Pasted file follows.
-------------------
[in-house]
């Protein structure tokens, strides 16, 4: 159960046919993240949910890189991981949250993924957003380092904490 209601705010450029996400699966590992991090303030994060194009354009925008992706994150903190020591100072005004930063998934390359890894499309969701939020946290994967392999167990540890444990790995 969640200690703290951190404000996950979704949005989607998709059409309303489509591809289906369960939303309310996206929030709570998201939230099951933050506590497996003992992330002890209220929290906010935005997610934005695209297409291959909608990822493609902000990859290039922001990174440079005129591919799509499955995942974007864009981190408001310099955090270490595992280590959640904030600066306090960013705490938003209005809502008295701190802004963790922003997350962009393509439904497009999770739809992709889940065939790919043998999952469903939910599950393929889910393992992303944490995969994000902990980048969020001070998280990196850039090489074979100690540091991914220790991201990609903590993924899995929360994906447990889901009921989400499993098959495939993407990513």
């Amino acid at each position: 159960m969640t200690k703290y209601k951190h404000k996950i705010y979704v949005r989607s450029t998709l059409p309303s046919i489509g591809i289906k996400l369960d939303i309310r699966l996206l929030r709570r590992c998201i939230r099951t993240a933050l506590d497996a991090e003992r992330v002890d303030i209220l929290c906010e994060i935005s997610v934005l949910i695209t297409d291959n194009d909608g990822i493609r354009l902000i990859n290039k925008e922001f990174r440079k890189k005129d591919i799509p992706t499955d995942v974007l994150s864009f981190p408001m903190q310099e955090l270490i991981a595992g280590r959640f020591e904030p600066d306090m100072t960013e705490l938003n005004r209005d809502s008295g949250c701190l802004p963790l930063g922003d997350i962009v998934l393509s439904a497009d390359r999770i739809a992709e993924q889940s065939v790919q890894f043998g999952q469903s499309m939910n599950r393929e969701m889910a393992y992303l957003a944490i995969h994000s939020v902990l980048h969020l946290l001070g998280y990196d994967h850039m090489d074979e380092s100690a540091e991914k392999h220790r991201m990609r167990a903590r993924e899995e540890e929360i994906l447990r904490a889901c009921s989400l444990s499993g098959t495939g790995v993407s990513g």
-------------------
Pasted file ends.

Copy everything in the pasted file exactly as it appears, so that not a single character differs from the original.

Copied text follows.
[in-house]
């Protein structure tokens, strides 16, 4: 159960046919993240949910890189991981949250993924957003380092904490 209601705010450029996400699966590992991090303030994060194009354009925008992706994150903190020591100072005004930063998934390359890894499309969701939020946290994967392999167990540890444990790995 969640200690703290951190404000996950979704949005989607998709059409309303489509591809289906369960939303309310996206929030709570998201939230099951933050506590497996003992992330002890209220929290906010935005997610934005695209297409291959909608990822493609902000990859290039922001990174440079005129591919799509499955995942974007864009981190408001310099955090270490595992280590959640904030600066306090960013705490938003209005809502008295701190802004963790922003997350962009393509439904497009999770739809992709889940065939790919043998999952469903939910599950393929889910393992992303944490995969994000902990980048969020001070998280990196850039090489074979100690540091991914220790991201990609903590993924899995929360994906447990889901009921989400499993098959495939993407990513």
């Amino acid at each position: 159960m969640t200690k703290y209601k951190h404000k996950i705010y979704v949005r989607s450029t998709l059409p309303s046919i489509g591809i289906k996400l369960d939303i309310r699966l996206l929030r709570r590992c998201i939230r099951t993240a933050l506590d497996a991090e003992r992330v002890d303030i209220l929290c906010e994060i935005s997610v934005l949910i695209t297409d291959n194009d909608g990822i493609r354009l902000i990859n290039k925008e922001f990174r440079k890189k005129d591919i799509p992706t499955d995942v974007l994150s864009f981190p408001m903190q310099e955090l270490i991981a595992g280590r959640f020591e904030p600066d306090m100072t960013e705490l938003n005004r209005d809502s008295g949250c701190l802004p963790l930063g922003d997350i962009v998934l393509s439904a497009d390359r999770i739809a992709e993924q889940s065939v790919q890894f043998g999952q469903s499309m939910n599950r393929e969701m889910a393992y992303l957003a944490i995969h994000s939020v902990l980048h969020l946290l001070g998280y990196d994967h850039m090489d074979e380092s100690a540091e991914k392999h220790r991201m990609r167990a903590r993924e899995e540890e929360i994906l447990r904490a889901c009921s989400l444990s499993g098959t495939g790995v993407s990513g």